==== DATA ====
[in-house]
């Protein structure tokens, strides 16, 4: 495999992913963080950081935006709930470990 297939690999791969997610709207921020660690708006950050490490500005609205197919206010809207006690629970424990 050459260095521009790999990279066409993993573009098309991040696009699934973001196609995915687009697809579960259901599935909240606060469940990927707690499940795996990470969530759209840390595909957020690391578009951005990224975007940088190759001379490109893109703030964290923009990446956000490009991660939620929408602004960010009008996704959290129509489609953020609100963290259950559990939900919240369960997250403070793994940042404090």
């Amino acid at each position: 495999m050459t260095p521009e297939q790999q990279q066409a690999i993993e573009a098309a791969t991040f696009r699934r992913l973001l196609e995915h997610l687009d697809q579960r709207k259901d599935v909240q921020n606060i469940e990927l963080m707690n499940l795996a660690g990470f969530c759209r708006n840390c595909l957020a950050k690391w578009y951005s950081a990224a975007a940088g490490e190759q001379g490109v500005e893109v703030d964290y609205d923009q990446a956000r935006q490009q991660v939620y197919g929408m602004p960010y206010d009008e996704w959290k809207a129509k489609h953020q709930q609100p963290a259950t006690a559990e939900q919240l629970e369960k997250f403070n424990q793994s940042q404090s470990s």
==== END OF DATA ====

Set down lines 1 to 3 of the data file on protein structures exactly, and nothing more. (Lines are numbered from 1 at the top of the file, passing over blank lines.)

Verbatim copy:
[in-house]
């Protein structure tokens, strides 16, 4: 495999992913963080950081935006709930470990 297939690999791969997610709207921020660690708006950050490490500005609205197919206010809207006690629970424990 050459260095521009790999990279066409993993573009098309991040696009699934973001196609995915687009697809579960259901599935909240606060469940990927707690499940795996990470969530759209840390595909957020690391578009951005990224975007940088190759001379490109893109703030964290923009990446956000490009991660939620929408602004960010009008996704959290129509489609953020609100963290259950559990939900919240369960997250403070793994940042404090």
């Amino acid at each position: 495999m050459t260095p521009e297939q790999q990279q066409a690999i993993e573009a098309a791969t991040f696009r699934r992913l973001l196609e995915h997610l687009d697809q579960r709207k259901d599935v909240q921020n606060i469940e990927l963080m707690n499940l795996a660690g990470f969530c759209r708006n840390c595909l957020a950050k690391w578009y951005s950081a990224a975007a940088g490490e190759q001379g490109v500005e893109v703030d964290y609205d923009q990446a956000r935006q490009q991660v939620y197919g929408m602004p960010y206010d009008e996704w959290k809207a129509k489609h953020q709930q609100p963290a259950t006690a559990e939900q919240l629970e369960k997250f403070n424990q793994s940042q404090s470990s």